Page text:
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Shift Happens: Hope in the Midst of Transition


By Fred Koenig

A Time of Change

The first iRun Conference was conducted January 16 – 18 in Houston, Texas. The International Rural and Urban Network is a new combination of ministry put together by the General Board of Global Ministries. It opened with perspectives on shift from leaders in the rural and urban church.
Rev.  Sharon Schwab served in rural locations Western Pennsylvania, supported churches on Conference staff, then served on cabinet where she advocated for God’s people in remote areas. 
“I’m from hill country, and in hill country, where you stand determines what you see,” Schwab said.   
In preparation for this conference she reread notes from seminary where she took courses on change management, and intentionally focused on rural ministry. She had come up with list after list after list of shifts that needed to happen. When she became a pastor she came up with her own lists of shifts that needed to happen in my congregation. 
On Conference staff, she studied quest for quality, paradigm shifts and paradigm pioneers. In the 1980s she earned a PhD in rural sociology. 
“As I prepared for this weekend, everything new I read wasn’t much different than what I read long ago,” she said. “At first it was disheartening.  What have I done in ministry that made a difference? What have I accomplished for the kingdom of God? Where are we today compared to where I started? I wasn’t hopeful. I was looking at all that I invested in, and all the UMC has invested in, and said where are we?”
Then she considered that in  the 1990s, the United Methodist Church for the first time said let’s have a mission statement: Making disciples of Jesus Christ for the transformation of the world. 
“It’s only 15 – 20 years old, but it’s also as old as the gospels,” she said. Local pastors and laity have been more empowered to do ministry. “In many places this has made a big difference,” she said.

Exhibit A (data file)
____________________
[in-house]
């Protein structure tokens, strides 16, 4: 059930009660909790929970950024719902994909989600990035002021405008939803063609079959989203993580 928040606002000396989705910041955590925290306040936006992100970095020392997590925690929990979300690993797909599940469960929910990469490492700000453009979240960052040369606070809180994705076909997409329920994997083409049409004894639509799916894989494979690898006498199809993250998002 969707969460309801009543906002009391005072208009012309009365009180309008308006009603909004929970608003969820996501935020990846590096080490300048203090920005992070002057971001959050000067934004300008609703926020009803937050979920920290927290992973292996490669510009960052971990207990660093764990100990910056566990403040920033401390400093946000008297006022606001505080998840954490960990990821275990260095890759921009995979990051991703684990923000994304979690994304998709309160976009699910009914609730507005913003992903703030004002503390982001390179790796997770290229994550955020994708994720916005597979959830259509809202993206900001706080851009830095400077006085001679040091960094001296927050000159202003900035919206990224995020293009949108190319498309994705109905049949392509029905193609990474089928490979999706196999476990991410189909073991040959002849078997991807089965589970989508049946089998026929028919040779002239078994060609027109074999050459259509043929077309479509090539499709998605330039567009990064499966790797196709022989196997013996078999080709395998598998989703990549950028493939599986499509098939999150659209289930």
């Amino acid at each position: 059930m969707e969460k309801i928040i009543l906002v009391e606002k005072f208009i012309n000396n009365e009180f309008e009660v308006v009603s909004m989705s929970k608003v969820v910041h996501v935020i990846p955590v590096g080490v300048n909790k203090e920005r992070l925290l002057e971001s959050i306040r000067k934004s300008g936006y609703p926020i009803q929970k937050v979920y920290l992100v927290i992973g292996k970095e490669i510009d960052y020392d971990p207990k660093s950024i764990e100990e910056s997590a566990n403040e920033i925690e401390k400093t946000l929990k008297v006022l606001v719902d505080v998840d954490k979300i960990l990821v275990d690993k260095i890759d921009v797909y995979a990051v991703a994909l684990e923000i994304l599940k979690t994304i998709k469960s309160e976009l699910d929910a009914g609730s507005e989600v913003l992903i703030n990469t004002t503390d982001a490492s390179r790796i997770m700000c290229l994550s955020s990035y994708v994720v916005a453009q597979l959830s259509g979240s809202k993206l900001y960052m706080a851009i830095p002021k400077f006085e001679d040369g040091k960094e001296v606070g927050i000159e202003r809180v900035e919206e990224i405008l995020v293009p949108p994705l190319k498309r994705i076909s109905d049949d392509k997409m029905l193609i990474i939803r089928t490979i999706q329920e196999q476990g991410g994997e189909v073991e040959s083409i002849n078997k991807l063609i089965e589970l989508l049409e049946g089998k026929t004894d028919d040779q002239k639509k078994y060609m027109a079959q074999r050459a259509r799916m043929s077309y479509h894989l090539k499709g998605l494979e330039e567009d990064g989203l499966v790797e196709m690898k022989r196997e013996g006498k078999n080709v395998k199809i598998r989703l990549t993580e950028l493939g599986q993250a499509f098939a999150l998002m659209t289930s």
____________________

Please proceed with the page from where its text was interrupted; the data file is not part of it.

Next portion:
Schwab is a fan of Loren Mead, author of The Once and Future Church, and has learned from him that transforming the church is a long process. 
“Mead said the transformation of the church takes about 100 years. We’re in the 30 year mark on some of it, only at the 15 to 20 year mark of having a mission statement,” Schwab said. “We’re right smack in the middle of transition. We’ve made the shift. The shift we need to make is intentionally making disciples of Jesus Christ. Not pew sitters or people that want to be redeemed without making any difference in their lives. We don’t need the ‘for the transformation of the world’ part, because if we make disciples, they will transform the world.” 
Making disciples isn’t about conversion, it’s about transformation, Schwab said. To keep new Christians from being stuck developmentally, they need to be taught how to pray and how to read the Bible with the Holy Spirit’s help. 
Schwab discouraged the use of strength finders tests and spiritual gift assessments. “Don’t just hand out silly inventories,” she said. “The person who knows my gifts isn’t me; it’s the people who have seen me use them.” Schwab believes if a church is truly making disciples, it will grow, because those disciples will be making disciples. 
“I haven’t made a disciple until I see that disciple make a disciple who makes a disciple,” she said. “It’s more fun to be grandparents than parents. What grandkids do we have in the faith? Are your disciples making disciples?”
Schwab said Transitions made up of three parts:
  1. Letting Go – hardest part is saying this used to work, but it doesn’t work anymore. 
  2. Wilderness
  3. New Beginning
“When God lead the Israelites out of Egypt I believe he closed the Red Sea, not to kill the Egyptians, but to keep the stupid Israelites from going back,” she said.
Schwab pointed out that even in the heyday of churches in the 1950s, the church was already losing ground, because the population was growing faster than the church.  
“We inoculated people against Christianity. We gave them just enough so that they couldn’t get the real thing,” she said. “We’re in the middle of transition, in the wilderness, and we can determine how long our time the wilderness is going to be.”

Joe Connelly ran with the shift analogy, telling those gathered that if they have automatic, you just get in the car and go, and churches can run the same way. 
“The pastor opens the church, the choir sings, and the church just does its own thing,” he said. “You have to manually shift, and if you leave it in first gear it won’t run right.”